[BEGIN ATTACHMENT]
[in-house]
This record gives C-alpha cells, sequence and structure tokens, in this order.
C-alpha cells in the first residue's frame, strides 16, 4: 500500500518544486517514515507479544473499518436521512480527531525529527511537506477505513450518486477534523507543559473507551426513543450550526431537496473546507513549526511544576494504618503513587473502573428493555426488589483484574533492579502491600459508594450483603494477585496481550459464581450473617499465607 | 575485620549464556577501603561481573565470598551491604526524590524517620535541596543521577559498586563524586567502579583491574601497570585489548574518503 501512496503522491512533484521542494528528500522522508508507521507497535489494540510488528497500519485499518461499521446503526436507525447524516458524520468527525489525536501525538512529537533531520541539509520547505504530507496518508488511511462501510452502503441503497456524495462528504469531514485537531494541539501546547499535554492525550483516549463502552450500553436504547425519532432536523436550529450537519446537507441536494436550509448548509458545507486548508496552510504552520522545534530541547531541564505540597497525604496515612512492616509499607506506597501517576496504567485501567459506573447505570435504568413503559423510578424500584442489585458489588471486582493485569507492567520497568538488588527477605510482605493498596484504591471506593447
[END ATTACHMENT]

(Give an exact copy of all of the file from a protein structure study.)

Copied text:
[in-house]
This record gives C-alpha cells, sequence and structure tokens, in this order.
C-alpha cells in the first residue's frame, strides 16, 4: 500500500518544486517514515507479544473499518436521512480527531525529527511537506477505513450518486477534523507543559473507551426513543450550526431537496473546507513549526511544576494504618503513587473502573428493555426488589483484574533492579502491600459508594450483603494477585496481550459464581450473617499465607 | 575485620549464556577501603561481573565470598551491604526524590524517620535541596543521577559498586563524586567502579583491574601497570585489548574518503 501512496503522491512533484521542494528528500522522508508507521507497535489494540510488528497500519485499518461499521446503526436507525447524516458524520468527525489525536501525538512529537533531520541539509520547505504530507496518508488511511462501510452502503441503497456524495462528504469531514485537531494541539501546547499535554492525550483516549463502552450500553436504547425519532432536523436550529450537519446537507441536494436550509448548509458545507486548508496552510504552520522545534530541547531541564505540597497525604496515612512492616509499607506506597501517576496504567485501567459506573447505570435504568413503559423510578424500584442489585458489588471486582493485569507492567520497568538488588527477605510482605493498596484504591471506593447